Monday, May 16, 2011

NL Power Rankings Comments Explained

By The Common Man

When the ESPN Power Rankings come out, we're restricted to just a couple of quick sentences with each team. TCM's a lot more long-winded than that, so he's compelled to expand on those comments some more, and provide some context.  So, without further ado, here are the Diamondbacks, Pirates, and Marlins.


Arizona Diamondbacks: "Man, if there's one thing Kevin Towers knows how to do, it's assemble a bullpen. 2.93 ERA, 8.9 K/9, 2.69 K/BB. Now, if someone other than Ian Kennedy could get a lead to them!"

JJ Putz, David Hernandez, and Juan Gutierrez have all been strong and carried the bulk of the work though Joshua Collmenter and Esmerling Vasquez have also done strong jobs in middle relief roles. So has Sam Demel.

I'm actually fairly interested in what usage patterns might have to do with this, as D-Backs relievers are averaging under an inning perappearance (117 G, 113.2 IP). For instance, tasked with shorter outings, perhaps Arizona relievers are finding success by coming in and firing as hard as they can, knowing they'll be out of there soon. It's a theory.

You know what's not a theory? The starters behind Kennedy and Daniel Hudson stink. Hitters are posting a 115 OPS+ off of the staff as a whole. Joe Saunders has seen his velocity dip below 90 MPH and his strikeouts have dropped to 4.9/9 innings. Opponents are hitting .301/.380/.503 off of him. My guess is he's hiding an injury. Armando Galarraga is allowing 2.9 homers per nine innings. And Barry Enright is awful, just awful. If there was a team that needed a Kevin Millwood, simply to come in and make sure the bullpen doesn't get overused, this might be that team, because they don't have anybody stashed in the minors that's good to go either.

Pittsburgh Pirates: "I continue to be blown away by Charlie Morton's start (4-1, 3.13, 24 Ks and 24 BB in 46 IP) and how he's getting 3.5 grounders for every ball in the air. That's just...well, that's crazy. Oh well, I'm gonna stop worrying and enjoy the ride."

Morton and the Pirates may think he looks like Roy Halladay, but he's not pitching like Halladay. This is not an affront to Morton, just an acknowledgment that Halladay strikes guys out by the bunches and has a ton of excellent secondary stuff. Morton is succeeding because of his two-seam sinking fastball, which other teams are absolutely unable to lift (3.56 GB/FB ratio) and that he's throwing 82.3% of the time. To put that in some perspective, that's roughly as often as Tim Wakefield throws his knuckleball. He's essentially become a one-pitch starter. It's remarkable, and I don't know if we've ever seen anything like it before in our lifetimes. The sheer gaul to try and succeed on a single pitch, and for that pitch to be a fastball is unbelievable. And yet, here is Morton. I suspect he can't keep this up much longer. But I really, really hope he does because it's just fun to think about.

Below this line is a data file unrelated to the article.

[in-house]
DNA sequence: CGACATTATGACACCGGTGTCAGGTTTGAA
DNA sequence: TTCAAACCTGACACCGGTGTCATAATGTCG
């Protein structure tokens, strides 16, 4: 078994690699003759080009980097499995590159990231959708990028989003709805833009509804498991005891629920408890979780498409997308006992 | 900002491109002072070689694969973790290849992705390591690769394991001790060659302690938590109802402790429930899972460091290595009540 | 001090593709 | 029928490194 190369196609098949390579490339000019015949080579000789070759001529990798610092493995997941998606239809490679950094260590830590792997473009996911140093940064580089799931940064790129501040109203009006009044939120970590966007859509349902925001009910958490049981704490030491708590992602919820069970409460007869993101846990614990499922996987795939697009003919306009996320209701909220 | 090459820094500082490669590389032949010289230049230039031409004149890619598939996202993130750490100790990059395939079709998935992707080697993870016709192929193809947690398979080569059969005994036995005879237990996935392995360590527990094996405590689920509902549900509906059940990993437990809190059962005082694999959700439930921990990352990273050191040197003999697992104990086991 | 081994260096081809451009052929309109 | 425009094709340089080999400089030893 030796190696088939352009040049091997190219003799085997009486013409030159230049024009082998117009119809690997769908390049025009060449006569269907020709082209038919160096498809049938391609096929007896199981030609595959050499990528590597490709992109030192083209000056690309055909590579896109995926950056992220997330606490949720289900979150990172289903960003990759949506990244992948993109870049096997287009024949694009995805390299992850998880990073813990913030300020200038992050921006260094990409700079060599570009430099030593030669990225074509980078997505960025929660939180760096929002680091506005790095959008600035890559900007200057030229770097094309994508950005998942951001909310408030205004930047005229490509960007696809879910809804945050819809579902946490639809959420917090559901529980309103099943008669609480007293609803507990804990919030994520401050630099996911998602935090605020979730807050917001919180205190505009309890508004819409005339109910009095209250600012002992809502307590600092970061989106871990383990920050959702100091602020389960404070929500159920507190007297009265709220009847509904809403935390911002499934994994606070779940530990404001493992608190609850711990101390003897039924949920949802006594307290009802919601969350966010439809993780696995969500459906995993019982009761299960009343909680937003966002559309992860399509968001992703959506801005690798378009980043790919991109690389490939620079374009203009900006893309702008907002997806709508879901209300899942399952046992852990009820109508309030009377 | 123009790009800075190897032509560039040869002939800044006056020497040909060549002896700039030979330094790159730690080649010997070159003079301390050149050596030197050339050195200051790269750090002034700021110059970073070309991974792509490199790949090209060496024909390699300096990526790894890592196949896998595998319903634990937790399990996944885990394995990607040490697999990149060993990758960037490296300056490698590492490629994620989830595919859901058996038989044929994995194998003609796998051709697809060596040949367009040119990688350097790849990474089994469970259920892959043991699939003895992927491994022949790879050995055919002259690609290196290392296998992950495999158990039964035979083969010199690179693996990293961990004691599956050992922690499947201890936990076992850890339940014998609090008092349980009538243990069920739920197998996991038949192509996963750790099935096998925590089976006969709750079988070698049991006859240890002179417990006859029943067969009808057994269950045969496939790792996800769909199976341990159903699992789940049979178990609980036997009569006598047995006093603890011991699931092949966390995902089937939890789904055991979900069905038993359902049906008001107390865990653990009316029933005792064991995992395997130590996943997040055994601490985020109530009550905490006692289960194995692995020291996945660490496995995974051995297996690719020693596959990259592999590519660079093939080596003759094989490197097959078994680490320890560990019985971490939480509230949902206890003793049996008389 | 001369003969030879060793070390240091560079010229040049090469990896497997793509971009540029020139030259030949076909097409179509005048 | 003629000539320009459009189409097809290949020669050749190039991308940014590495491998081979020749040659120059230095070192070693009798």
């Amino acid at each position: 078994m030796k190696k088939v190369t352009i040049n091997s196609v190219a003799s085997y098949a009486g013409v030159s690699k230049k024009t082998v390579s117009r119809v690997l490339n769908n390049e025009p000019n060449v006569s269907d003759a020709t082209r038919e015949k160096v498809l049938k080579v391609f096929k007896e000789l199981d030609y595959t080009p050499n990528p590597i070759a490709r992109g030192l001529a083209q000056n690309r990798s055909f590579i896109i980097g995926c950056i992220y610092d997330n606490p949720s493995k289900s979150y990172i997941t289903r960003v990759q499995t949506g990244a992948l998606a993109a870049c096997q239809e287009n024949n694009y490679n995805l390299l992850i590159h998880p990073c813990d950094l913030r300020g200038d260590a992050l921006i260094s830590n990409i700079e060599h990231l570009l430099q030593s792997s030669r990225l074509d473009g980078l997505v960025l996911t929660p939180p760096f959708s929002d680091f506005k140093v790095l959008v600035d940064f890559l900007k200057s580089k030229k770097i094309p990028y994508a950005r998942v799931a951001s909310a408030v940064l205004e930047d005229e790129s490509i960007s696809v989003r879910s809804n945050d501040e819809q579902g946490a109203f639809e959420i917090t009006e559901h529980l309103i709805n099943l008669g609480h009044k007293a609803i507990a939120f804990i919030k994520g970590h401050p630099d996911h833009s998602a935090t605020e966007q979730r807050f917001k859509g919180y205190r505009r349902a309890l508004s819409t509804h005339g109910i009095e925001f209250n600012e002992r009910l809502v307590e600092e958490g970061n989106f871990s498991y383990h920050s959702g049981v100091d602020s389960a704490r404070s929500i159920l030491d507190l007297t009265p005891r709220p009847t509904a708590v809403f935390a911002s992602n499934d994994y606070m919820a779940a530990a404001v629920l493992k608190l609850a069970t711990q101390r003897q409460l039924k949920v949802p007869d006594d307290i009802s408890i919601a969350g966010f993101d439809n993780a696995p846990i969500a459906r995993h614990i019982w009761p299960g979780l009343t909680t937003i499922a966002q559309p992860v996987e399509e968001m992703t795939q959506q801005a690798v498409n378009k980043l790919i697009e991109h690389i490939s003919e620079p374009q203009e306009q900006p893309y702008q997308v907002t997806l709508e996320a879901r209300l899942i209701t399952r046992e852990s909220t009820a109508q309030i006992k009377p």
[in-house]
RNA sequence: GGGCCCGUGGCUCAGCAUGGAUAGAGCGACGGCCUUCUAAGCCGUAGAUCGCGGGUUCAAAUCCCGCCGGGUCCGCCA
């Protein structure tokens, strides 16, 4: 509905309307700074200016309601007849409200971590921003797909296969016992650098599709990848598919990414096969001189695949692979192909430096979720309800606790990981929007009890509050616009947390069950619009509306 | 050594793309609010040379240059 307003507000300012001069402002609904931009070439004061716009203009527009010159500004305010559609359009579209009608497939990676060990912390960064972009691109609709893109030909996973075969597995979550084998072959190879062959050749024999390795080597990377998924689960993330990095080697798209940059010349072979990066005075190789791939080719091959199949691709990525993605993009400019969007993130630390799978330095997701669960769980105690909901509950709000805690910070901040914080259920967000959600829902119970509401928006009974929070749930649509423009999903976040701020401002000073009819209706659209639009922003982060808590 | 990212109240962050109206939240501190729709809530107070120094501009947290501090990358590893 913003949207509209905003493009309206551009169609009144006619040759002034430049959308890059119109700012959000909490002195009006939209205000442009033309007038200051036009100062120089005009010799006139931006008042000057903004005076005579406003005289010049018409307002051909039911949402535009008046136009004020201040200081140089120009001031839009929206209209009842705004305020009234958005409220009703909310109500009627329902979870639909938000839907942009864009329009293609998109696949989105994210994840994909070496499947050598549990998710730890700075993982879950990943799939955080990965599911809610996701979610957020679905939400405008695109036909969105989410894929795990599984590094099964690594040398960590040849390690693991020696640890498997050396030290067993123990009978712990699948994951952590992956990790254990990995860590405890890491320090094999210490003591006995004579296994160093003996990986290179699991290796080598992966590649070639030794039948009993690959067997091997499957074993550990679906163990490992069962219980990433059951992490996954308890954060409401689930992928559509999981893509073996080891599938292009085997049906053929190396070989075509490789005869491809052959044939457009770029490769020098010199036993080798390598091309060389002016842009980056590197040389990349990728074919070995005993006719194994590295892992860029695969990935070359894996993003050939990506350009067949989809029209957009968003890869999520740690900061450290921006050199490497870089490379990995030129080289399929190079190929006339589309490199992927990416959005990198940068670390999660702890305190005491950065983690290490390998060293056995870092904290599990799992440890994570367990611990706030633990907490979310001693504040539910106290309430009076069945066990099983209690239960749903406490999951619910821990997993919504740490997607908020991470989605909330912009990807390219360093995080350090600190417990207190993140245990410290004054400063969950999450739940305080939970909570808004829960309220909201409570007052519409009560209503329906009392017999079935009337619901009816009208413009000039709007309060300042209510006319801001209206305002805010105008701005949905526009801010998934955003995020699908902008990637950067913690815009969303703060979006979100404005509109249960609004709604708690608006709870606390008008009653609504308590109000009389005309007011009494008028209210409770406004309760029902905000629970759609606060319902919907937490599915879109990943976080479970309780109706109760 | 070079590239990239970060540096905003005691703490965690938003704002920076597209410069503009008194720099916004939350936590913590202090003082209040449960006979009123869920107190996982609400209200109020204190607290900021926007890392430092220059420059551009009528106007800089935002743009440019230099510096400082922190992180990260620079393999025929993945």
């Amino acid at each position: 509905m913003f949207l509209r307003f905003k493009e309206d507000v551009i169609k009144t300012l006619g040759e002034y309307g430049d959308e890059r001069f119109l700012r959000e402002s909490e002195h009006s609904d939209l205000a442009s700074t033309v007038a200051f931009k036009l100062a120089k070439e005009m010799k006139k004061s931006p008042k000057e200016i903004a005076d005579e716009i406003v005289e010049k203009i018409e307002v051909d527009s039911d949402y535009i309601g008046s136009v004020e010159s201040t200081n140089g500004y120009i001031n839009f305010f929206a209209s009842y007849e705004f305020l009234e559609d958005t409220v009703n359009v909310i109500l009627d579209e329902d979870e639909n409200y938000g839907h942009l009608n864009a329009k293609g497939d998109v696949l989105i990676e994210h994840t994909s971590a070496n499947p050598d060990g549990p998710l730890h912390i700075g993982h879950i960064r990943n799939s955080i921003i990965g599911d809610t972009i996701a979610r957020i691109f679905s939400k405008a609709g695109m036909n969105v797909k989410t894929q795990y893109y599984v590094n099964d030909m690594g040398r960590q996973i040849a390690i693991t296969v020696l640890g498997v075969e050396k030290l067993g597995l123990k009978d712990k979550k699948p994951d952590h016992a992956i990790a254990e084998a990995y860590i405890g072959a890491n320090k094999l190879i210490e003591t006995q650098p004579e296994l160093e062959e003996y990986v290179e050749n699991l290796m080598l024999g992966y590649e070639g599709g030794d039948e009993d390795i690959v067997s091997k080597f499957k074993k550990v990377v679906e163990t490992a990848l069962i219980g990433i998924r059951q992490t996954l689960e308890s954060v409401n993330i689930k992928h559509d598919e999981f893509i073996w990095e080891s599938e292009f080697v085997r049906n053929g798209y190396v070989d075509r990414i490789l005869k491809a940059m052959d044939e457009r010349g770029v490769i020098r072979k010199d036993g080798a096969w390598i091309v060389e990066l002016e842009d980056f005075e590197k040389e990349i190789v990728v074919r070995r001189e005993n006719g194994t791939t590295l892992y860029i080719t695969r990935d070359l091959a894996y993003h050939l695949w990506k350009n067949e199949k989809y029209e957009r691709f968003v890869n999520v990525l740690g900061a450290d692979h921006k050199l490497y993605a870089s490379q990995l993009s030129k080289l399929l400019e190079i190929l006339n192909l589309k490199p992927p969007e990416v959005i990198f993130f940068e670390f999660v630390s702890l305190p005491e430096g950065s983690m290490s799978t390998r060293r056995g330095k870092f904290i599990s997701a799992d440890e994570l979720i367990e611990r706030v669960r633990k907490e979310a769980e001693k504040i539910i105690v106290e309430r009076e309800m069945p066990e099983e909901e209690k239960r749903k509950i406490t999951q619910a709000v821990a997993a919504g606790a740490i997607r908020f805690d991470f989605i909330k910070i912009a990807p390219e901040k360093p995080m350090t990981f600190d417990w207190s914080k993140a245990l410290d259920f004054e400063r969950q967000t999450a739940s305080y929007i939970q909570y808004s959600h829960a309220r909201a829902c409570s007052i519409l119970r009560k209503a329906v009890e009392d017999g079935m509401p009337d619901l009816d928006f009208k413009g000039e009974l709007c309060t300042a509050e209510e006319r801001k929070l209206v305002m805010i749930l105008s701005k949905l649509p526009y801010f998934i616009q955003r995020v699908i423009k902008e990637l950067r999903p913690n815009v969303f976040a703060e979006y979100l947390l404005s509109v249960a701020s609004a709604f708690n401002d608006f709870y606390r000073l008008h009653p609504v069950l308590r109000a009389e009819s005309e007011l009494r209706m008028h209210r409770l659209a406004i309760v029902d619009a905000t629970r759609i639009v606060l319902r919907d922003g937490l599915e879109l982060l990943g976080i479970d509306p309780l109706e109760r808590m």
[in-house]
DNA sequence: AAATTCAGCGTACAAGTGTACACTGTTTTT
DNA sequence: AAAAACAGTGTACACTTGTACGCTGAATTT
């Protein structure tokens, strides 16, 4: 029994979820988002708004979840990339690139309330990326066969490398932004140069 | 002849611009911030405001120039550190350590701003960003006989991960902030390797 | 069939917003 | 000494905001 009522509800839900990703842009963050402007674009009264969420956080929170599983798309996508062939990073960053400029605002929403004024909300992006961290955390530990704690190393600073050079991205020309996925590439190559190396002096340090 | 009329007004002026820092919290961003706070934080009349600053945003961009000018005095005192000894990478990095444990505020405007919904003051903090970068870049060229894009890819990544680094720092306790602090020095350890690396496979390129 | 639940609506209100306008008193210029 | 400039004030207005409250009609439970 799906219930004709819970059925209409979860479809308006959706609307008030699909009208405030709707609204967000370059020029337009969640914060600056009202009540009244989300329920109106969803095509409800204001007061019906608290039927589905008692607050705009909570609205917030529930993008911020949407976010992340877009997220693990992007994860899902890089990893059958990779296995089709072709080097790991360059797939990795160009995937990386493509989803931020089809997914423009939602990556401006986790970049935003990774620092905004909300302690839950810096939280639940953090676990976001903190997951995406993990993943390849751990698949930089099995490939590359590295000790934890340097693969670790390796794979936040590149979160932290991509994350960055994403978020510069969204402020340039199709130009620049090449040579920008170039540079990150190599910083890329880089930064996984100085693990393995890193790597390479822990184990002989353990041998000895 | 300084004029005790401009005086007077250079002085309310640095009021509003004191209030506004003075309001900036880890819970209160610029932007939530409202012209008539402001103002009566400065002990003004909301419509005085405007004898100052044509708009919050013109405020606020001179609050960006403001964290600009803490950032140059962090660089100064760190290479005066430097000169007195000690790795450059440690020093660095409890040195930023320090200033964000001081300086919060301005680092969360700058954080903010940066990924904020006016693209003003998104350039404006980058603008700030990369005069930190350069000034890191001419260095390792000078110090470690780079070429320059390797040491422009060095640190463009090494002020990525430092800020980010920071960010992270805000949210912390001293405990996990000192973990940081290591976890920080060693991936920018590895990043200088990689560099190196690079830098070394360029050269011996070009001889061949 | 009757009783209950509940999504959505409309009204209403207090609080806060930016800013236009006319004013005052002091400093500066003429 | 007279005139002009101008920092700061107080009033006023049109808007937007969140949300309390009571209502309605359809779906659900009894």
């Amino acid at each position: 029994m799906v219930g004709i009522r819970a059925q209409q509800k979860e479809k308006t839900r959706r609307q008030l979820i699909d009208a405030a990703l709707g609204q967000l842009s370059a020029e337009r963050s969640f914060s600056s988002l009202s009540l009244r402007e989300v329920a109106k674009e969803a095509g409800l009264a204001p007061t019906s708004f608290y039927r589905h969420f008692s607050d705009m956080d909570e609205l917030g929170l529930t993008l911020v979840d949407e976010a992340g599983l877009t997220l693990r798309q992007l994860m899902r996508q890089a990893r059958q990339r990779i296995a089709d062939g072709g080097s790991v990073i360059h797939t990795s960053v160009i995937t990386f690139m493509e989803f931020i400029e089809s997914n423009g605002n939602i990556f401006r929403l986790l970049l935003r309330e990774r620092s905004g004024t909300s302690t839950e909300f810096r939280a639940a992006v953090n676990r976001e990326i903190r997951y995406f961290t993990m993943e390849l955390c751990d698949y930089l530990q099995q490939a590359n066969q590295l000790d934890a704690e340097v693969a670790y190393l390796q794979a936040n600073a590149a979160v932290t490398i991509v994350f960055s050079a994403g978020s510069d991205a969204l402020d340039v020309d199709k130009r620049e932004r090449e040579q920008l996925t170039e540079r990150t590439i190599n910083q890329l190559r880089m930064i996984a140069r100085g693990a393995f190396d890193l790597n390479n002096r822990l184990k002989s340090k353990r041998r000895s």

Florida Marlins: "2nd in the NL East, 4th in the NL in scoring despite playing in the cavernous Dolphins Stadium, and now they get LoMo (.333/.427/.651) back? You know what, I might be a believer in the Fish in 2011, especially if they can solve their Javy Vazquez problem."

Bill wrote about the Marlins pitching here over the weekend, and he's absolutely right that the Marlins look far more able to competete than I figured they would be. Sanchez is healthy and dominant and Nolasco has been very strong as well. And, fo course, Josh Johnson has been Josh Johnson. And the lowest ERA+ in that revamped bullpen is 125.

And the offense has been terrific, backed by Gaby Sanchez (.331/.412/.541) and Mike Stanton (.246/.329/.508). Aside from Sanchez, the lineup has not had any real standouts, but has gotten better than anticipated results from Greg Dobbs (.350/.393/.500), Emilio Bonifacio (.284/.349/.388), Chris Coghlan (.253/.322/.416), and John Buck (.226/.304/.419), which has allowed them to weather slow starts by Hanley Ramirez and Omar Infante, and an injury to Logan Morrison. Dobbs and Bonificio are due for some regression, but Infante and Hanley will see their play improve as well, and Morrison has come back from the DL hot (so hide your wives and your (attractive) daughters).

But what's been most surprising has been the team's excellent defense. They're third in the NL in defensive efficiency so far in 2011, a team stat that simply shows how many balls in play fielders turn into outs. Coghlin, in his first season in CF, has been a huge surprise and has shown excellent range, even on his surgically repaired knee. Omar Infante has made up for his atrocious hitting by being very solid around the keystone, a big upgrade over Dan Uggla. And Bonifacio has been excellent wherever he's been asked to play.

It's nice to see the Fish winning, and to be doing it with such a well-rounded squad. They'll do well to identify a starter to pick up soon for the rest of the season, since Javier Vazquez is beyond done, but otherwise this is shaping up to be a very tough club to face come October.

1 comment:

William Tasker - Caribou, ME said...

Your point about the Diamondbacks getting someone like Millwood is a good one. Gracious, they need somebody.

Some perspective on Morton, the only comparables are Bartolo Colon, who is throwing fastballs 85.1 percent of the time and David Price, who is at 71.3 percent. But both have fastballs entirely in a different category than Morton.

Great read as always.